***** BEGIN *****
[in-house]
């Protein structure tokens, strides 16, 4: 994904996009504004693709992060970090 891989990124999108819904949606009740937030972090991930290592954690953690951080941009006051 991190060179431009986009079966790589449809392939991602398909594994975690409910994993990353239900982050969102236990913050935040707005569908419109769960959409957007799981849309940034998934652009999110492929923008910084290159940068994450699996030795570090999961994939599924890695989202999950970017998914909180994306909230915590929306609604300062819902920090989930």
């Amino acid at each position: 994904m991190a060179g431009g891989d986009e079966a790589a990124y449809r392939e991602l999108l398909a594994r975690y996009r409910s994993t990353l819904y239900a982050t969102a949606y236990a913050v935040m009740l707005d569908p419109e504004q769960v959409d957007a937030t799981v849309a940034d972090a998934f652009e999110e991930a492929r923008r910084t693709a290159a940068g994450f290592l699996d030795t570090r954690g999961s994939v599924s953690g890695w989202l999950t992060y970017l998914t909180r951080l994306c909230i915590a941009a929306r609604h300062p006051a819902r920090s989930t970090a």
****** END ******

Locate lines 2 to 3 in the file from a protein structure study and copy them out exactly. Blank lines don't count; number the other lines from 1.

């Protein structure tokens, strides 16, 4: 994904996009504004693709992060970090 891989990124999108819904949606009740937030972090991930290592954690953690951080941009006051 991190060179431009986009079966790589449809392939991602398909594994975690409910994993990353239900982050969102236990913050935040707005569908419109769960959409957007799981849309940034998934652009999110492929923008910084290159940068994450699996030795570090999961994939599924890695989202999950970017998914909180994306909230915590929306609604300062819902920090989930």
């Amino acid at each position: 994904m991190a060179g431009g891989d986009e079966a790589a990124y449809r392939e991602l999108l398909a594994r975690y996009r409910s994993t990353l819904y239900a982050t969102a949606y236990a913050v935040m009740l707005d569908p419109e504004q769960v959409d957007a937030t799981v849309a940034d972090a998934f652009e999110e991930a492929r923008r910084t693709a290159a940068g994450f290592l699996d030795t570090r954690g999961s994939v599924s953690g890695w989202l999950t992060y970017l998914t909180r951080l994306c909230i915590a941009a929306r609604h300062p006051a819902r920090s989930t970090a």